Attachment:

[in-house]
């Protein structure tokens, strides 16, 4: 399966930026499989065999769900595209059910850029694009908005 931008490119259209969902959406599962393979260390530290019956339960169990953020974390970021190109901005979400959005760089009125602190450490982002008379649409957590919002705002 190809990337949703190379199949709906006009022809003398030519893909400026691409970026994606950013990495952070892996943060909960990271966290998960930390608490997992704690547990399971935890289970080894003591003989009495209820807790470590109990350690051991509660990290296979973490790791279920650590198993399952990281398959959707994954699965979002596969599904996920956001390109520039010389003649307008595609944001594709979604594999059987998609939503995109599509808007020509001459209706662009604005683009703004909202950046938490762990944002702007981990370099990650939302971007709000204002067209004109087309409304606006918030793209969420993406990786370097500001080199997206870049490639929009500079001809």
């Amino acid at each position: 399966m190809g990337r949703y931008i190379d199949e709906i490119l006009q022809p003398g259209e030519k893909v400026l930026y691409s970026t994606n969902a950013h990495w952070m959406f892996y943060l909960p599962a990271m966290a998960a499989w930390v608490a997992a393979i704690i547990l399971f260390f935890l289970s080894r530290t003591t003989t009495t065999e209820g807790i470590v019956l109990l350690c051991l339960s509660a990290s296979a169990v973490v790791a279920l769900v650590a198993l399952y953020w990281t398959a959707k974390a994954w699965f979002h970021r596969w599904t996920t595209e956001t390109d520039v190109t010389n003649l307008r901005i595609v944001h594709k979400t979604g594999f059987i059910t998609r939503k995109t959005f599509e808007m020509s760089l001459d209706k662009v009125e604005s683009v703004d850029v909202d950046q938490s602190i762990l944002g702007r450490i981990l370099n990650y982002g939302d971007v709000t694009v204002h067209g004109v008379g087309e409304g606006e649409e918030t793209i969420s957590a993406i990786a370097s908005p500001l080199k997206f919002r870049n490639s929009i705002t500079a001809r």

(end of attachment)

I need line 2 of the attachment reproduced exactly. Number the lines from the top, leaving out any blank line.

């Protein structure tokens, strides 16, 4: 399966930026499989065999769900595209059910850029694009908005 931008490119259209969902959406599962393979260390530290019956339960169990953020974390970021190109901005979400959005760089009125602190450490982002008379649409957590919002705002 190809990337949703190379199949709906006009022809003398030519893909400026691409970026994606950013990495952070892996943060909960990271966290998960930390608490997992704690547990399971935890289970080894003591003989009495209820807790470590109990350690051991509660990290296979973490790791279920650590198993399952990281398959959707994954699965979002596969599904996920956001390109520039010389003649307008595609944001594709979604594999059987998609939503995109599509808007020509001459209706662009604005683009703004909202950046938490762990944002702007981990370099990650939302971007709000204002067209004109087309409304606006918030793209969420993406990786370097500001080199997206870049490639929009500079001809």